A pair of graphics cards, a serious CPU and a whole heap of storage. Aorus’ slimline X7 Pro v5 is a workhorse of a laptop which doesn’t pull any punches…except maybe with the system’s cooling.
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Aorus are Gigabyte’s gaming laptop offshoot and have built up a reputation for creating good-looking, slimline notebooks with the graphical power to game at speed. Unfortunately mixing high-end GPU performance with a 13mm base chassis means you’re not left with a lot of space to deal with cooling your hot-rod components.
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Aorus X7 Pro v5 specs
The X7 Pro v5 packs a whole heap of top-quality gaming components into its svelte chassis, but the headline spec has to be the twin-GPU array sitting at its heart. The SLI setup in question sports a pair of Nvidia’s GTX 970M chips. The cards are powering a 17.3-inch IPS panel with a 1080p native resolution and GSync support.
Aorus haven’t yet updated the X7 Pro line to include the new Pascal-based mobile laptop GPUs though there is a standard Aorus X7 v6 which comes with a single GTX 1070 card performing the pixel pushing duties for a lower price than this $2,899 (£2,499) option.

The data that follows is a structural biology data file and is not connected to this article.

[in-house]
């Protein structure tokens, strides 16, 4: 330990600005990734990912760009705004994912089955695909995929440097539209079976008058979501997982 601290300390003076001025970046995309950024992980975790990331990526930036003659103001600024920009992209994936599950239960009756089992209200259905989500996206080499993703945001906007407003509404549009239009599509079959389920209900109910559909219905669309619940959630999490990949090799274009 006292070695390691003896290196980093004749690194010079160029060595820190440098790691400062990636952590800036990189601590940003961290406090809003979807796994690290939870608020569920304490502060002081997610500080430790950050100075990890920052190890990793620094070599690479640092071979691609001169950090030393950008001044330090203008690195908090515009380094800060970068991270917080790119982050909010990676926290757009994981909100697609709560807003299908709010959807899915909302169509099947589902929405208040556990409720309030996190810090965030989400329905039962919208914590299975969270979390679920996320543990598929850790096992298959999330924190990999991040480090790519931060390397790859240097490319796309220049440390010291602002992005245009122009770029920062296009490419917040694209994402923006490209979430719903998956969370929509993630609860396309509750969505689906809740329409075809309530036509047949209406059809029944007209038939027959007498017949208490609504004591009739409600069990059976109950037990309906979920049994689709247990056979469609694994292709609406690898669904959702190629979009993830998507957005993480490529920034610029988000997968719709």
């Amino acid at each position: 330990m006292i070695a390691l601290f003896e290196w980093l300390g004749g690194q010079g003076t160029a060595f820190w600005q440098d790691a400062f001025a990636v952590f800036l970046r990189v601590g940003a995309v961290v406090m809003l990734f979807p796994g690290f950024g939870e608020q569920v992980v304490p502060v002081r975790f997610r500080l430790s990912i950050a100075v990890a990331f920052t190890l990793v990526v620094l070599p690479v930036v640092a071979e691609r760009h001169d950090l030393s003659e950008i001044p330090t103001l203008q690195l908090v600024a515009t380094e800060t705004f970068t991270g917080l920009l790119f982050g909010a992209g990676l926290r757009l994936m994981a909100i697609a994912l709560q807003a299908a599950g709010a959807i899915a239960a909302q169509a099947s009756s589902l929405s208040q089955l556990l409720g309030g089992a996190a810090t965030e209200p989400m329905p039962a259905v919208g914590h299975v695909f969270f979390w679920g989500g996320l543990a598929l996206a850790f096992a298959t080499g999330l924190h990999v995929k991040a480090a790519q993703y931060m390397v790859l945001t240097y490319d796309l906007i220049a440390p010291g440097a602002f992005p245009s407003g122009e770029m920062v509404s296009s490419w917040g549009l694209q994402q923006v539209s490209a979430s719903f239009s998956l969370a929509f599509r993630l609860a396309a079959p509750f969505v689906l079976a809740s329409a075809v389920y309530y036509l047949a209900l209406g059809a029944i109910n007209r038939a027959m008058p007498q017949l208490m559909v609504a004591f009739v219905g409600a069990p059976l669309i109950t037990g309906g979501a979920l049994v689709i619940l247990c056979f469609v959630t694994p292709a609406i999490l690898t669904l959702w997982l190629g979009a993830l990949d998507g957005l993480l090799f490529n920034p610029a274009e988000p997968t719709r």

Supporting the graphics array is a Skylake Core i7 CPU. The i7 6820HK is a full-fat quad-core with HyperThreading, running at a base frequency of 2.7GHz and a theoretical Turbo speed of 3.6GHz. It’s not the tippy top of Intel’s 6th Gen range, but in a gaming rig with discrete GPUs there’s no real need for the Iris Pro integrated graphics silicon the highest spec mobile i7s come with.
Our review sample came with a surfeit of system memory, sporting 32GB dual-channel DDR4 running at 2,133MHz. That’s probably overkill for a standard gaming system – 16GB is more than enough – but if you’re looking for this high-powered machine to be doing other dutis aside from gaming, say video editing/rendering for example, the more memory you can throw at it the better.
The Aorus X7 Pro v5’s storage backs up those semi-professional leanings too. There’s a pair of 256GB SSDs setup in a RAID 0 array, which delivers over 2GB/s of sequential read/write speeds, and a 1TB Hitachi HDD for the non-speed-sensitive data files. Elsewhere there’s a Killer gaming LAN chip looking after the wired networking (though I’ve yet to be convinced of their value over standard LAN connections), an anti-ghosting keyboard with a 30-key rollover, a set of dedicated macro keys and a whole host of inputs and outputs.
It’s all about the gaming performance when you’re talking about a laptop rocking a pair of pretty high-end graphics cards. And in that regard the Aorus X7 Pro v5 is a mighty impressive machine. With the 1080p GSync screen the chips are attached to its more than capable of nailing the requisite 60fps in most games.
There are exceptions though, and partly that’s down to the inevitable vagaries of SLI support. The Total War performance, for example, is pretty ropey thanks to the fact it only ever uses a single GPU, meaning one of your cards is sat twiddling its silicon thumbs throughout.